Well, first off, there's at least an element to truth, according to the National Sleep Foundation. Our needs definitely do change as we age. When you're a fresh-out-of-the-oven newborn to 3 months old, you require something like 14 to 17 hours a day. Diaper-bound infants need more like 12 to 15 hours a day. Toddlers to kindergartners need 11 to 15 hours a day, hence the mid-day break of nap time. It slims to nine and 11 hours of sleep until you hit your teens, and it's more like eight to 10 hours. Seven to nine hours is the recommended number for adults (I know, I'm giggling, too), and that's the same once you're 65 or older. So, yes, technically you do need less sleep as you get older.
But the reason why you factually get and function on less sleep has nothing to do with becoming an incredibly spry elder who really wants to be up at the crack of dawn. Rather, our patterns simply change, and we get more shallow rest compared to that subterranean deep REM goodness. Likewise, it's more common to go back to our kindergarten habits and catch a quick nap on the sly.
"As we age, we tend to have less deep sleep, with more broken sleep and awakenings throughout the night," says sleep expert Shelby Harris, PsyD, author of The Women’s Guide to Overcoming Insomnia. "Naps and dozing occur more throughout the day as well. When taken into account, an average older adult should get approximately the same amount of sleep as he or she did normally before aging, maybe half an hour to an hour less. And this is because the new, extra broken sleep in the middle of the night is made up for by those little naps."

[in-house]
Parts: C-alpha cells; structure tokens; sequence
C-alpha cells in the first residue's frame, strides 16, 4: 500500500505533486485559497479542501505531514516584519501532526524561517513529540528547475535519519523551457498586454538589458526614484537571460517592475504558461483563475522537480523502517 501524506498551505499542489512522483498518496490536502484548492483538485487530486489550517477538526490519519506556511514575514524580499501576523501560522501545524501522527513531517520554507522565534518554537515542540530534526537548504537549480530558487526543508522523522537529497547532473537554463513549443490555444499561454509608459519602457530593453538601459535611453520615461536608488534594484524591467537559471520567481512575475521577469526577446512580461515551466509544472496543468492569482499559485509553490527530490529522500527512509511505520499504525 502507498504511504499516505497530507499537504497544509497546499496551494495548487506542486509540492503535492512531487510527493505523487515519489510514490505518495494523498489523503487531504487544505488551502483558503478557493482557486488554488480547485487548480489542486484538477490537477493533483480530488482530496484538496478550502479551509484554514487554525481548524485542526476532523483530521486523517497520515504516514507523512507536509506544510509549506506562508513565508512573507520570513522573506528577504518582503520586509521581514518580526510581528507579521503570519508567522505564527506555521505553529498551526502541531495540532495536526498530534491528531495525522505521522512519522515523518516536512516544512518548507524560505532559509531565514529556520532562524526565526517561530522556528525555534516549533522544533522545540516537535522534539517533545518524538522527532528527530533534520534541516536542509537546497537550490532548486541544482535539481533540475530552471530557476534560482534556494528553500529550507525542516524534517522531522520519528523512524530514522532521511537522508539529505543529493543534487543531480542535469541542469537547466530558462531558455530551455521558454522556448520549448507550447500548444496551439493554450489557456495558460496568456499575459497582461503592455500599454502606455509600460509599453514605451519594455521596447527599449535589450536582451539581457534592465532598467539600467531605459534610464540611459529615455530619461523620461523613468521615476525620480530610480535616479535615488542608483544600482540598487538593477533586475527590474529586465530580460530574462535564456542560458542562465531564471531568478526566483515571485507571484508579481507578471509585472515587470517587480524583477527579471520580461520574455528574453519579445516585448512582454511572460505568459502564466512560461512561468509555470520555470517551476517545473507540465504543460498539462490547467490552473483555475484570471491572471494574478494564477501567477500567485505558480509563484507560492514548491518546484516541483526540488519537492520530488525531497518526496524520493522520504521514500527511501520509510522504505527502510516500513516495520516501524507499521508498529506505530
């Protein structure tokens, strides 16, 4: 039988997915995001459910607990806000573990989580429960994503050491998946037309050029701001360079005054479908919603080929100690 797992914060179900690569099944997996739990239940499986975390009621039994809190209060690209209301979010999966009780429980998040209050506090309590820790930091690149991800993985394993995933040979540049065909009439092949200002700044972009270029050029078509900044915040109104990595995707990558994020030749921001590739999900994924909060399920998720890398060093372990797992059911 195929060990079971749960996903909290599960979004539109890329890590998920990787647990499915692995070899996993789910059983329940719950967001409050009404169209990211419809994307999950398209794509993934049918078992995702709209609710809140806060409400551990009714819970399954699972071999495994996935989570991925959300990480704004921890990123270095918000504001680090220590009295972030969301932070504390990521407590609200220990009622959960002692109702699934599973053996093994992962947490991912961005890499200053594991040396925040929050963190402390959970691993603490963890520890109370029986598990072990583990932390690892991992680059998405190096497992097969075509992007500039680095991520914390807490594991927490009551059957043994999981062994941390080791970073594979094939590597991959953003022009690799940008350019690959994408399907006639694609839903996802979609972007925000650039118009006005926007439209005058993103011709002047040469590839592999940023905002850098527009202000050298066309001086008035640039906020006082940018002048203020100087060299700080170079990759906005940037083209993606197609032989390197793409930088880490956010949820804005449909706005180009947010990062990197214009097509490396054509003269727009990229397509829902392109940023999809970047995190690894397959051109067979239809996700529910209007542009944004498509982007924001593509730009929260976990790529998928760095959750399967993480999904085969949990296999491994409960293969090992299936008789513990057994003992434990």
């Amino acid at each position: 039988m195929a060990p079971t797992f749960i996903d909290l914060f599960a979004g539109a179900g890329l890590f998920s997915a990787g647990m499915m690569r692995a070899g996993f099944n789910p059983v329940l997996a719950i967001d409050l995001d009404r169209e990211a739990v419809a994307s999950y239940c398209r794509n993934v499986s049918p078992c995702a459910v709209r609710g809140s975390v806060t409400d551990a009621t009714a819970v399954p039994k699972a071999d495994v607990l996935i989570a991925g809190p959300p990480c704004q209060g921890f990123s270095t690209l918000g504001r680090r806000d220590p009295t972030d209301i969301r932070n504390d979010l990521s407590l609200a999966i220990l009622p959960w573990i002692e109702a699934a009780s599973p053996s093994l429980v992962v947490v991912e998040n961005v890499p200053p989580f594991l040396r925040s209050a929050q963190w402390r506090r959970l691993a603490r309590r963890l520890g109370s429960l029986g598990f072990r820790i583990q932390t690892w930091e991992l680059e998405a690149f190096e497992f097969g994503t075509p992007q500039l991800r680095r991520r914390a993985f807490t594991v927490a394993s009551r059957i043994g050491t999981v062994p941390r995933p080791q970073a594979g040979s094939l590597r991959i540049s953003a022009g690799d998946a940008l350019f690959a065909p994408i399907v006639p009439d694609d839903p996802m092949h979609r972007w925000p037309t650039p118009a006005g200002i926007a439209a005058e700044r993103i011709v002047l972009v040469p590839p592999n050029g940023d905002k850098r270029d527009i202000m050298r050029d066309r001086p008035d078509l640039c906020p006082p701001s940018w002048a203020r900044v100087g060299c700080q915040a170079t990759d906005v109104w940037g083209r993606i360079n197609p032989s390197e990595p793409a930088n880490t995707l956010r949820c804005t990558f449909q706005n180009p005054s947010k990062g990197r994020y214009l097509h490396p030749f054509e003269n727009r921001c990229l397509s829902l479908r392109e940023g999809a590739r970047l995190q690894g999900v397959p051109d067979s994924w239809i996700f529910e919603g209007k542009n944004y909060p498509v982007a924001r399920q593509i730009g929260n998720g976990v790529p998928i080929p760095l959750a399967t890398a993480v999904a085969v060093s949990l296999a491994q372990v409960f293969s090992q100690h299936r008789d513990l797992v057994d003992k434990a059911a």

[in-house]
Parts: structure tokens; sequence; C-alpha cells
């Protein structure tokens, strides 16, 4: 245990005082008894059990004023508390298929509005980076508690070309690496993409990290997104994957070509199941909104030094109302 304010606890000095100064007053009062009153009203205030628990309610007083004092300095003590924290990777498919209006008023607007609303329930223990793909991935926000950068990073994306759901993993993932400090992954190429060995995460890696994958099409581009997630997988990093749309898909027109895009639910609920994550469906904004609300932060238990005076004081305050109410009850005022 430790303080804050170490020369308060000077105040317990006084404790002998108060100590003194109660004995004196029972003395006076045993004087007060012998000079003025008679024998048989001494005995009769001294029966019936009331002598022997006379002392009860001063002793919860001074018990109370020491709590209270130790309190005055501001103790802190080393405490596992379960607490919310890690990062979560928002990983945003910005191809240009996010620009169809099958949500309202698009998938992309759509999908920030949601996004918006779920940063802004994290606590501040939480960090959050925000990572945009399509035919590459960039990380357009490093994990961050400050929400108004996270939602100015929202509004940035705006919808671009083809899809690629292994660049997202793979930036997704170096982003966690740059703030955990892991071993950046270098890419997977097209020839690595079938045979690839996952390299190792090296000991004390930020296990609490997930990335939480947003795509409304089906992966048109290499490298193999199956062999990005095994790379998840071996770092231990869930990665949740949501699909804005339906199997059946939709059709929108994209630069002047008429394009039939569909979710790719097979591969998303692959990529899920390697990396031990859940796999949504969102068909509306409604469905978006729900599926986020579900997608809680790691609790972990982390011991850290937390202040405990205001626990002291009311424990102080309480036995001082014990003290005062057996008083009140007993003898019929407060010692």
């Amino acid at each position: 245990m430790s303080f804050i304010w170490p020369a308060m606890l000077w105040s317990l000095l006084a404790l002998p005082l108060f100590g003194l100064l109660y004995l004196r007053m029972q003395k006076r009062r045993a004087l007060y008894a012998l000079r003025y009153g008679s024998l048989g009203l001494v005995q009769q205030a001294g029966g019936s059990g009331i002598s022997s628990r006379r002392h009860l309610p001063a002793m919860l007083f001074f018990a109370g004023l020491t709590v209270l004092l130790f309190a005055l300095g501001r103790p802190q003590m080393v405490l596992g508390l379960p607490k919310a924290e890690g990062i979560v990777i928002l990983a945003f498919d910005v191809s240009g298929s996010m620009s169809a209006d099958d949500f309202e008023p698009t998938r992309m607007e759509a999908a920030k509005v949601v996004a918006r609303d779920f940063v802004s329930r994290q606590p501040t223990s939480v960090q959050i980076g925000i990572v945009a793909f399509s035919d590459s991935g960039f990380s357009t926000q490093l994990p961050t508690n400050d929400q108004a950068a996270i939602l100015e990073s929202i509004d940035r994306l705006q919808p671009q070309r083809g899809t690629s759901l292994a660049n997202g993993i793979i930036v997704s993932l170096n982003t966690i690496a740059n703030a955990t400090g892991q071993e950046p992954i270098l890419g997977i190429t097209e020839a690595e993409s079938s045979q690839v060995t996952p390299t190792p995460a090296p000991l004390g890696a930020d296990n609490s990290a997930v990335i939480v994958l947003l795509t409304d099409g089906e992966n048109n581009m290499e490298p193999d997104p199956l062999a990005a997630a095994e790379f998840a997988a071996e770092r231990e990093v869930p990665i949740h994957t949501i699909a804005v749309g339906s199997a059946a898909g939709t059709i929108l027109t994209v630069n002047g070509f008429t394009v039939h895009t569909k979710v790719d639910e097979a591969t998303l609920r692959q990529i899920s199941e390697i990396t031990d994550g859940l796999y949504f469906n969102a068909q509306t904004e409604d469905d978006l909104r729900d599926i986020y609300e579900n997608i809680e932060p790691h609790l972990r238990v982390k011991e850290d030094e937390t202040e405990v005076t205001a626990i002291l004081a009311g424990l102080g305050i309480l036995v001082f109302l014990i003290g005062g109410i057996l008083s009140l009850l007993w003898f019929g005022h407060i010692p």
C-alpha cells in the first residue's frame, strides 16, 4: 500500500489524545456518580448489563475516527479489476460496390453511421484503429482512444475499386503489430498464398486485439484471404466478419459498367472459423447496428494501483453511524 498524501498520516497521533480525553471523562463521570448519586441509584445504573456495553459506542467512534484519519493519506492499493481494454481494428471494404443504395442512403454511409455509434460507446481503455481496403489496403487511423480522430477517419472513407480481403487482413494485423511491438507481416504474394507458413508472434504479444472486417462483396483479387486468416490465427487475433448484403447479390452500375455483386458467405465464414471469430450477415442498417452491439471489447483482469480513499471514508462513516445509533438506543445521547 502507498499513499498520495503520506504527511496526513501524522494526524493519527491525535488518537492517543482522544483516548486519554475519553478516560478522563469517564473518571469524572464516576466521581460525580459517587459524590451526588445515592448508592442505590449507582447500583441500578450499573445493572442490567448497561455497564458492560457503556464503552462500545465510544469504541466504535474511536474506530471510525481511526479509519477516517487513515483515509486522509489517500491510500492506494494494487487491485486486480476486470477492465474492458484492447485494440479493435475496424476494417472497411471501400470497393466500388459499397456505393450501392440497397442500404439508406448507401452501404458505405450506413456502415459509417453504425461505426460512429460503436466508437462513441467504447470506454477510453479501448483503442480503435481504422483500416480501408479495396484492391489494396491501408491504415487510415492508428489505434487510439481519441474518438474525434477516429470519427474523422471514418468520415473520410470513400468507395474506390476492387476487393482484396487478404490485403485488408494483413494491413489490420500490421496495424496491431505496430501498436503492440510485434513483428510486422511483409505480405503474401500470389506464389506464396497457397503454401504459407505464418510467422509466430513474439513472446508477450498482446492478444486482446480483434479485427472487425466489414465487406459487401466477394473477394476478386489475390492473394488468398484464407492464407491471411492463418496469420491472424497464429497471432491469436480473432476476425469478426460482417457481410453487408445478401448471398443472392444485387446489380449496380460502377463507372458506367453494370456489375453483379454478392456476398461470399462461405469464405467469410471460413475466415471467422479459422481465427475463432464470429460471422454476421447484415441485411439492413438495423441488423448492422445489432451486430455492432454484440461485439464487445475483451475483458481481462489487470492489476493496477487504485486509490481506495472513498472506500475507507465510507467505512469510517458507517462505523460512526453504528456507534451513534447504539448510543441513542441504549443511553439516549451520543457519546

Sure enough, you want to pay attention attention if you or an older loved one is finding themselves with a shattered snooze schedule.
"If someone is older and starts to have significantly less sleep than before, way worse quality, many awakenings and the feeling that sleep is generally not restorative, an evaluation with a doctor would be warranted," says Dr. Harris. "Sleep apnea is very common here!"
Regardless of age, there's a few things you can do to get yourself back on track if you're not sure if you're getting enough sleep. It requires a little discipline, and maybe some PTO, but it's worth a shot.
"Go on vacation or take a week off where you do not need to wake to an alarm," says Dr Harris. "Instead, go to bed every night at your usual bedtime and note when you naturally awaken in the morning. Average together the total rest time for days four through seven—ignore the first few days because you’re likely paying back a good deal of sleep debt."
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